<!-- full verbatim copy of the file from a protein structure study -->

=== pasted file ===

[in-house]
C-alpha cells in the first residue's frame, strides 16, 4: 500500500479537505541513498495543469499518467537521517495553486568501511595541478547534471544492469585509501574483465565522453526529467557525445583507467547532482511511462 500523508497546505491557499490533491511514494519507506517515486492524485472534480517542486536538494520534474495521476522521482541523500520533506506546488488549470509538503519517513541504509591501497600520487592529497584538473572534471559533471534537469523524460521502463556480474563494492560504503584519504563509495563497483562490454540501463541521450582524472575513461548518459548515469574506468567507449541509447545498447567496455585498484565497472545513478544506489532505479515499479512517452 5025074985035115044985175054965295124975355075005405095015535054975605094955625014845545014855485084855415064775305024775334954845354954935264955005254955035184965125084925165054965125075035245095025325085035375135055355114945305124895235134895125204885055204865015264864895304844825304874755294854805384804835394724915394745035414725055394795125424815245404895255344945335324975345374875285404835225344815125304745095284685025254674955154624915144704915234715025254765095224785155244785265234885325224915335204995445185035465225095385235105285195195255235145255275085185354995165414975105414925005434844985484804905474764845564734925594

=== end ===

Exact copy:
[in-house]
C-alpha cells in the first residue's frame, strides 16, 4: 500500500479537505541513498495543469499518467537521517495553486568501511595541478547534471544492469585509501574483465565522453526529467557525445583507467547532482511511462 500523508497546505491557499490533491511514494519507506517515486492524485472534480517542486536538494520534474495521476522521482541523500520533506506546488488549470509538503519517513541504509591501497600520487592529497584538473572534471559533471534537469523524460521502463556480474563494492560504503584519504563509495563497483562490454540501463541521450582524472575513461548518459548515469574506468567507449541509447545498447567496455585498484565497472545513478544506489532505479515499479512517452 5025074985035115044985175054965295124975355075005405095015535054975605094955625014845545014855485084855415064775305024775334954845354954935264955005254955035184965125084925165054965125075035245095025325085035375135055355114945305124895235134895125204885055204865015264864895304844825304874755294854805384804835394724915394745035414725055394795125424815245404895255344945335324975345374875285404835225344815125304745095284685025254674955154624915144704915234715025254765095224785155244785265234885325224915335204995445185035465225095385235105285195195255235145255275085185354995165414975105414925005434844985484804905474764845564734925594